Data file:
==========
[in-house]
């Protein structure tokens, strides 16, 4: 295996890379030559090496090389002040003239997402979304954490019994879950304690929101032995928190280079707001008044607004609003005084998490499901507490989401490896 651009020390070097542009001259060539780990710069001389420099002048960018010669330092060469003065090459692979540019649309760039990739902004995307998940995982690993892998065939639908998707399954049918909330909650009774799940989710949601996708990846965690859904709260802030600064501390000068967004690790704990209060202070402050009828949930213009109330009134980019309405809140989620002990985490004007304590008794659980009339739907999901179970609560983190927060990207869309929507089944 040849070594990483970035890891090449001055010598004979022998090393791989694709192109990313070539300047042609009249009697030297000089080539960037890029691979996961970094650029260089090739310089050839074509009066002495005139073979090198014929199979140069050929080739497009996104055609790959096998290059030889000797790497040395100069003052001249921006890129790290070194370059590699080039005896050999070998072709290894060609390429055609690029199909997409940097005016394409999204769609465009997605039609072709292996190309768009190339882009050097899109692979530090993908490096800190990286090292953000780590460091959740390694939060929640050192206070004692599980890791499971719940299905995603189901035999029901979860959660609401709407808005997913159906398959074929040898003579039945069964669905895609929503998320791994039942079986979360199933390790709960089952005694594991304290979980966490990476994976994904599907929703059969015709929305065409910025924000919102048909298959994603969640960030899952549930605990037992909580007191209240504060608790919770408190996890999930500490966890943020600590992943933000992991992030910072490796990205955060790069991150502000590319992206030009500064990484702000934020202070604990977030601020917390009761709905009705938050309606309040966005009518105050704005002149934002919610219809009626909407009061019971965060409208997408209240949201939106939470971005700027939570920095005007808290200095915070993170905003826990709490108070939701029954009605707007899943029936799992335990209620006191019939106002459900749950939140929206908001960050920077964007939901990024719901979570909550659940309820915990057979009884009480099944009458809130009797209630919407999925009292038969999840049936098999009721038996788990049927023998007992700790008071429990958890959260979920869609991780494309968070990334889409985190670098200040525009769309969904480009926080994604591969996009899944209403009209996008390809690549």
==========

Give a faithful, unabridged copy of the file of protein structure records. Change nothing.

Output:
[in-house]
């Protein structure tokens, strides 16, 4: 295996890379030559090496090389002040003239997402979304954490019994879950304690929101032995928190280079707001008044607004609003005084998490499901507490989401490896 651009020390070097542009001259060539780990710069001389420099002048960018010669330092060469003065090459692979540019649309760039990739902004995307998940995982690993892998065939639908998707399954049918909330909650009774799940989710949601996708990846965690859904709260802030600064501390000068967004690790704990209060202070402050009828949930213009109330009134980019309405809140989620002990985490004007304590008794659980009339739907999901179970609560983190927060990207869309929507089944 040849070594990483970035890891090449001055010598004979022998090393791989694709192109990313070539300047042609009249009697030297000089080539960037890029691979996961970094650029260089090739310089050839074509009066002495005139073979090198014929199979140069050929080739497009996104055609790959096998290059030889000797790497040395100069003052001249921006890129790290070194370059590699080039005896050999070998072709290894060609390429055609690029199909997409940097005016394409999204769609465009997605039609072709292996190309768009190339882009050097899109692979530090993908490096800190990286090292953000780590460091959740390694939060929640050192206070004692599980890791499971719940299905995603189901035999029901979860959660609401709407808005997913159906398959074929040898003579039945069964669905895609929503998320791994039942079986979360199933390790709960089952005694594991304290979980966490990476994976994904599907929703059969015709929305065409910025924000919102048909298959994603969640960030899952549930605990037992909580007191209240504060608790919770408190996890999930500490966890943020600590992943933000992991992030910072490796990205955060790069991150502000590319992206030009500064990484702000934020202070604990977030601020917390009761709905009705938050309606309040966005009518105050704005002149934002919610219809009626909407009061019971965060409208997408209240949201939106939470971005700027939570920095005007808290200095915070993170905003826990709490108070939701029954009605707007899943029936799992335990209620006191019939106002459900749950939140929206908001960050920077964007939901990024719901979570909550659940309820915990057979009884009480099944009458809130009797209630919407999925009292038969999840049936098999009721038996788990049927023998007992700790008071429990958890959260979920869609991780494309968070990334889409985190670098200040525009769309969904480009926080994604591969996009899944209403009209996008390809690549």